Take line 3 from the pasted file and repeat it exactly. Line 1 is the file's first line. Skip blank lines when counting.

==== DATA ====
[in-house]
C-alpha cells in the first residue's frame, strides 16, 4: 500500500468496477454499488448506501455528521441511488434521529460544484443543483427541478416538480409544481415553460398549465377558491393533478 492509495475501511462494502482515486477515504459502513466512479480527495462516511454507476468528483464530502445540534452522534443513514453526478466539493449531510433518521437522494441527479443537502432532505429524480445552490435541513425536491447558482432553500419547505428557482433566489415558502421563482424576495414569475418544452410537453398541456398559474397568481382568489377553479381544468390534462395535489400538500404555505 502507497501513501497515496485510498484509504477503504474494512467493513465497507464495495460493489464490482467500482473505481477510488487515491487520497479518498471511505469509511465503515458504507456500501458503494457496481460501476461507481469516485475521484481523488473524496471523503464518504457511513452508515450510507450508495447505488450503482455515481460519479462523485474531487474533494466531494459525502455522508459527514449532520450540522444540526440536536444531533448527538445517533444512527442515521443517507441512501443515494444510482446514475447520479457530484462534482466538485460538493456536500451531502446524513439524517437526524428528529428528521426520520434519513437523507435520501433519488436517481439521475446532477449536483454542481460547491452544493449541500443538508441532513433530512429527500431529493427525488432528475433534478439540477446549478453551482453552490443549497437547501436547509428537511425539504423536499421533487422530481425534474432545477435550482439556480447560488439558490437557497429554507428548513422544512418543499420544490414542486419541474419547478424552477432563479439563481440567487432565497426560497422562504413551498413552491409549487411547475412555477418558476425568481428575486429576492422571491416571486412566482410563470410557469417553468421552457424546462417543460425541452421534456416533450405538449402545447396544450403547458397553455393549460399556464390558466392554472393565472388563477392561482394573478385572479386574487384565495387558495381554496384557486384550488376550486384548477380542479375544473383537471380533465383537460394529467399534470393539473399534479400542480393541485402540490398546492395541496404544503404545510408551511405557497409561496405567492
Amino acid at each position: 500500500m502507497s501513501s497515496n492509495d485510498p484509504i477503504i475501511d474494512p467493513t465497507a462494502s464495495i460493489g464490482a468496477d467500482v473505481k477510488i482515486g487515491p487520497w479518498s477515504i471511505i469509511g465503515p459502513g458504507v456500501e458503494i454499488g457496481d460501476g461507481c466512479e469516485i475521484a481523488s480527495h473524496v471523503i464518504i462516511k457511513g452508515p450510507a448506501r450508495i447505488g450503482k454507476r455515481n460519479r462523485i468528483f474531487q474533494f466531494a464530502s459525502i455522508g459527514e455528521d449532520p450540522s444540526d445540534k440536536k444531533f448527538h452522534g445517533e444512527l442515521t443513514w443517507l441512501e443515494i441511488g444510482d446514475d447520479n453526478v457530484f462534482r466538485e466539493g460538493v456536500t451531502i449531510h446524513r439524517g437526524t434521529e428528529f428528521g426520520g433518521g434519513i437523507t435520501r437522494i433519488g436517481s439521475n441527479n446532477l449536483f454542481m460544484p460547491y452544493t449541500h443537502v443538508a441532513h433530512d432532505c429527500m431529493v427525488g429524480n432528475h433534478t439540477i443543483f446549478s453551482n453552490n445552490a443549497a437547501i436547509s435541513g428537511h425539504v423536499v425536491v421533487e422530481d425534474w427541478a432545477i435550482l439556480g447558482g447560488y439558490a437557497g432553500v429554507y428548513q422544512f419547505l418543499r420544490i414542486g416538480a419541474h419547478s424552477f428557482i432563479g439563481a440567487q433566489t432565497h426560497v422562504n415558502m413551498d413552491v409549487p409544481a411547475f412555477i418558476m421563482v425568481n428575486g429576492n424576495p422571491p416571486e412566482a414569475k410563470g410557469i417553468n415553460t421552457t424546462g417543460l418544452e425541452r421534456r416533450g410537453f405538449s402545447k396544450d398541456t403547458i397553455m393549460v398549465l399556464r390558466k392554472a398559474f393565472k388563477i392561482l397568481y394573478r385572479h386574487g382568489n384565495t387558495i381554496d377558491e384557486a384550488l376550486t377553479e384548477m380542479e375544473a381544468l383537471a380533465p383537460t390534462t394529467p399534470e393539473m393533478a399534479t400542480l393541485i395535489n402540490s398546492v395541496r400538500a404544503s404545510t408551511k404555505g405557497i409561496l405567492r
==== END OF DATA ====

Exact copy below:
Amino acid at each position: 500500500m502507497s501513501s497515496n492509495d485510498p484509504i477503504i475501511d474494512p467493513t465497507a462494502s464495495i460493489g464490482a468496477d467500482v473505481k477510488i482515486g487515491p487520497w479518498s477515504i471511505i469509511g465503515p459502513g458504507v456500501e458503494i454499488g457496481d460501476g461507481c466512479e469516485i475521484a481523488s480527495h473524496v471523503i464518504i462516511k457511513g452508515p450510507a448506501r450508495i447505488g450503482k454507476r455515481n460519479r462523485i468528483f474531487q474533494f466531494a464530502s459525502i455522508g459527514e455528521d449532520p450540522s444540526d445540534k440536536k444531533f448527538h452522534g445517533e444512527l442515521t443513514w443517507l441512501e443515494i441511488g444510482d446514475d447520479n453526478v457530484f462534482r466538485e466539493g460538493v456536500t451531502i449531510h446524513r439524517g437526524t434521529e428528529f428528521g426520520g433518521g434519513i437523507t435520501r437522494i433519488g436517481s439521475n441527479n446532477l449536483f454542481m460544484p460547491y452544493t449541500h443537502v443538508a441532513h433530512d432532505c429527500m431529493v427525488g429524480n432528475h433534478t439540477i443543483f446549478s453551482n453552490n445552490a443549497a437547501i436547509s435541513g428537511h425539504v423536499v425536491v421533487e422530481d425534474w427541478a432545477i435550482l439556480g447558482g447560488y439558490a437557497g432553500v429554507y428548513q422544512f419547505l418543499r420544490i414542486g416538480a419541474h419547478s424552477f428557482i432563479g439563481a440567487q433566489t432565497h426560497v422562504n415558502m413551498d413552491v409549487p409544481a411547475f412555477i418558476m421563482v425568481n428575486g429576492n424576495p422571491p416571486e412566482a414569475k410563470g410557469i417553468n415553460t421552457t424546462g417543460l418544452e425541452r421534456r416533450g410537453f405538449s402545447k396544450d398541456t403547458i397553455m393549460v398549465l399556464r390558466k392554472a398559474f393565472k388563477i392561482l397568481y394573478r385572479h386574487g382568489n384565495t387558495i381554496d377558491e384557486a384550488l376550486t377553479e384548477m380542479e375544473a381544468l383537471a380533465p383537460t390534462t394529467p399534470e393539473m393533478a399534479t400542480l393541485i395535489n402540490s398546492v395541496r400538500a404544503s404545510t408551511k404555505g405557497i409561496l405567492r